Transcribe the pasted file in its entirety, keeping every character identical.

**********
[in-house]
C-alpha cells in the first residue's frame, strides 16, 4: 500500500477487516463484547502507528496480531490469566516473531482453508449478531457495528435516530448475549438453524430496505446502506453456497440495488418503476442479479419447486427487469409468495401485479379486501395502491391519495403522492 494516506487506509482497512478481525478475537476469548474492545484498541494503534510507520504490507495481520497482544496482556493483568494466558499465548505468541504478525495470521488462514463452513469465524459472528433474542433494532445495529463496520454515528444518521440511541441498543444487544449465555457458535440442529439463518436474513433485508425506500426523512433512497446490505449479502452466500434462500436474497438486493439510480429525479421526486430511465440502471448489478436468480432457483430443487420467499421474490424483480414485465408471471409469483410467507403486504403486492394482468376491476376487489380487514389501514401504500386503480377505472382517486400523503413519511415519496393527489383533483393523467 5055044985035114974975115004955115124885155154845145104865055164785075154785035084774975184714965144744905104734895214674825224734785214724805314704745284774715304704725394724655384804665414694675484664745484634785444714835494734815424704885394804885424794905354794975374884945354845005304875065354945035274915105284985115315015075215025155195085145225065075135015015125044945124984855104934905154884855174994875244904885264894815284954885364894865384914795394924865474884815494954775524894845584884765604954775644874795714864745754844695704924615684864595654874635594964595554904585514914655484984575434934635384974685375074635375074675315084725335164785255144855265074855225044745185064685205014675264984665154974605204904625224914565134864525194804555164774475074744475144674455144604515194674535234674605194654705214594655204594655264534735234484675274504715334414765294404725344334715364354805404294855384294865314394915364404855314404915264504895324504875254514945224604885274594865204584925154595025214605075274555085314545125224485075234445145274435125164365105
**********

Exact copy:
[in-house]
C-alpha cells in the first residue's frame, strides 16, 4: 500500500477487516463484547502507528496480531490469566516473531482453508449478531457495528435516530448475549438453524430496505446502506453456497440495488418503476442479479419447486427487469409468495401485479379486501395502491391519495403522492 494516506487506509482497512478481525478475537476469548474492545484498541494503534510507520504490507495481520497482544496482556493483568494466558499465548505468541504478525495470521488462514463452513469465524459472528433474542433494532445495529463496520454515528444518521440511541441498543444487544449465555457458535440442529439463518436474513433485508425506500426523512433512497446490505449479502452466500434462500436474497438486493439510480429525479421526486430511465440502471448489478436468480432457483430443487420467499421474490424483480414485465408471471409469483410467507403486504403486492394482468376491476376487489380487514389501514401504500386503480377505472382517486400523503413519511415519496393527489383533483393523467 5055044985035114974975115004955115124885155154845145104865055164785075154785035084774975184714965144744905104734895214674825224734785214724805314704745284774715304704725394724655384804665414694675484664745484634785444714835494734815424704885394804885424794905354794975374884945354845005304875065354945035274915105284985115315015075215025155195085145225065075135015015125044945124984855104934905154884855174994875244904885264894815284954885364894865384914795394924865474884815494954775524894845584884765604954775644874795714864745754844695704924615684864595654874635594964595554904585514914655484984575434934635384974685375074635375074675315084725335164785255144855265074855225044745185064685205014675264984665154974605204904625224914565134864525194804555164774475074744475144674455144604515194674535234674605194654705214594655204594655264534735234484675274504715334414765294404725344334715364354805404294855384294865314394915364404855314404915264504895324504875254514945224604885274594865204584925154595025214605075274555085314545125224485075234445145274435125164365105